I once vacationed in Hawaii for two weeks and paid almost nothing for the first-class flights and lodging.
I think it’s the best travel bargain I’ve ever managed, but it was not magic. I got the best deal by using multiple travel tricks that are always worth checking out when you’re planning something big. They can often defray your costs significantly.
However, to save money on travel, you need to plan ahead so that you have time to explore the options, adjust your timing if necessary, and apply coupons and rewards.
Here are steps to take that will get you low-cost or no-cost vacations:
1. Snag a credit card with rewards points
You can look through more than a dozen categories, including:
- Travel rewards
- Cash back
- Gas rewards
- No annual fee
- 0 percent APR
When you consider which credit card rewards program makes the most sense to you, don’t forget to factor in the miles you will receive if you are approved for the card and make purchases. I have two credit cards that reward me for purchases with airline miles. Of course, I pay off the cards at the end of each month. That way, I never pay interest.
2. Be flexible on dates
Being flexible with your travel dates can save you money. There are no hard-and-fast rules here. One recent study suggested that booking 70 days out often will get you the best deal. But even that study warns you not to put too much stock in one guesstimate.
Keeping your eyes peeled for deals — and maintaining a schedule flexible enough to take advantage of these bargains — is probably the best approach.
3. Consider different airport options
I generally look at flight options and prices for all three airports in my area. For my Hawaii trip, the best option was to fly out of one airport and return to another.
In some parts of the country, flights that connect you to major air hubs can be disproportionately expensive. So, if you have the time, consider renting a car and driving to and from the larger hub at the start and end of your journey.
4. Book the flight and hotel at the same time
Consider booking your flight and hotel or rental car together. Such package deals save you a bundle.
Are you looking for an affordable adventure for your family? Check out our travel deals page, powered by ShermansTravel.
5. Price shop for hotels
Also, avoid unpleasant surprises by looking at this article: “12 Tips for Avoiding Ridiculous Hotel Fees.”
6. Consider a hostel
Hostel lodging varies. You might book a private room and bath, a shared room and bath, or some combination of those. It might seem like a hassle to figure out how hostels work, but lodging priced from $22 a night makes it worth many people’s time. Scope out options on a site like HostelBookers and Hostelworld.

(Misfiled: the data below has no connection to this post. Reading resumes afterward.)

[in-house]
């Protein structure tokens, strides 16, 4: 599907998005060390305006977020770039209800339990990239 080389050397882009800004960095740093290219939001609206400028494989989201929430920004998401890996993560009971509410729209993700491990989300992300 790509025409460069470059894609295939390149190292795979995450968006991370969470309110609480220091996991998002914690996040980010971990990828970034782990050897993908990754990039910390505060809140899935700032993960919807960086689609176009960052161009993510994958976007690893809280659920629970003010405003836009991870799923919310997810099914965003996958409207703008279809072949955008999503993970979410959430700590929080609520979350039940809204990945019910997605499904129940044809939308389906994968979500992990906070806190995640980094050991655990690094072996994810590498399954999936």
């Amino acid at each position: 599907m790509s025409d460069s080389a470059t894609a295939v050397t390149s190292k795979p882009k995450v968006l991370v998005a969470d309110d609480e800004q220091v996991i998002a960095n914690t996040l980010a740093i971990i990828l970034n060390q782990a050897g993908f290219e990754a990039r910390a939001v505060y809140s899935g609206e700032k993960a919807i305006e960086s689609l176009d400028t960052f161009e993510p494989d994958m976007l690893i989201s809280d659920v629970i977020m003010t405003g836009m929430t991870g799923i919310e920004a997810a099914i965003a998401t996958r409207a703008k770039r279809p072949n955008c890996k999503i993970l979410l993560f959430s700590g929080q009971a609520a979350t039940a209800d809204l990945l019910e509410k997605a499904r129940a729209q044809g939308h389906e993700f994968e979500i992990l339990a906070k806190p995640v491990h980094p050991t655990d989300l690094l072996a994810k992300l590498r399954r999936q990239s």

7. Rent a house, room or apartment
You have plenty of private space, and the prices are often surprisingly low. I’ve rented entire homes for less than half the price of a hotel room. When traveling internationally, you also can often get a richer experience of the culture by renting homes or rooms from individuals rather than going to a large hotel chain.
For many more ideas about lodging deals, check out “10 Ways to Score Free Lodging for Your Next Vacation.”
8. Eat in
Dining is a major expense on any vacation. One of the reasons I enjoy renting a home is because most have full kitchens, so I can eat in and save big. Even if I’m staying in a hotel, though, I try to book a room with a small refrigerator. When I get to town, I go to the local discount store and stock up on groceries.
When I was in Paris, I used to stop by a tiny grocery every night to buy cheese, crackers and other goodies to have for dinner. Those were some of the most relaxing meals I had there.
9. Think twice about souvenirs
It’s easy to get caught up in the moment and plunk down a lot of cash for knickknacks that end up in your next garage sale. If you must buy a souvenir, avoid buying them at the airport or shops located right next to major tourist sites. Instead, ask locals for recommendations to get the best prices and most authentic art and collectibles. As for trinkets you see in tourist shops, you might find the same products for less at a neighborhood drugstore.
10. Stay with friends
Staying at someone’s home for even one day can save you hundreds of dollars. Of course, this option tends to be easier for singles or couples. Groups and kids might be too much for a friend or relative to handle.
Check well in advance to see if that standing invitation to stay “anytime” is still valid. And bring a thoughtful gift for your host.
My mother-in-law loves the Washington, D.C., area, where I live. She jumps at the chance to house-sit when we are out of town. She gets free lodging, and we get peace of mind knowing someone is here to keep an eye on the house. Plus, she pet-sits for us, so that saves us cash, too.
Of course, not everyone has a friend or relative who needs house-sitting. That’s where matchmaking services for house-sitters and pet-sitters come in handy. Check out sites like Rover.com and Thumbtack.com.
12. Pack light for flights
Airlines often charge travelers a fee to check luggage, so it may pay to pack light when flying.
For advice from a seasoned light-packing traveler, check out Money Talks News founder Stacy Johnson’s tips in “Ask Stacy: How Can You Go to Europe for 10 Days With Just a Carry-On?”
13. Use coupons and discounts
It’s exciting to explore museums, restaurants and nightlife in a new town. But ask the hotel concierge for coupons or specials, or check with locals on ways to save.
I’ve saved 50 percent on everything from dinner theaters to concerts just by cutting coupons out of local newspapers and travel guides. You can also find deals electronically through sites like Restaurant.com and Groupon.
What’s your secret saving tip when you’re traveling? Share with us in comments below or on our Facebook page.
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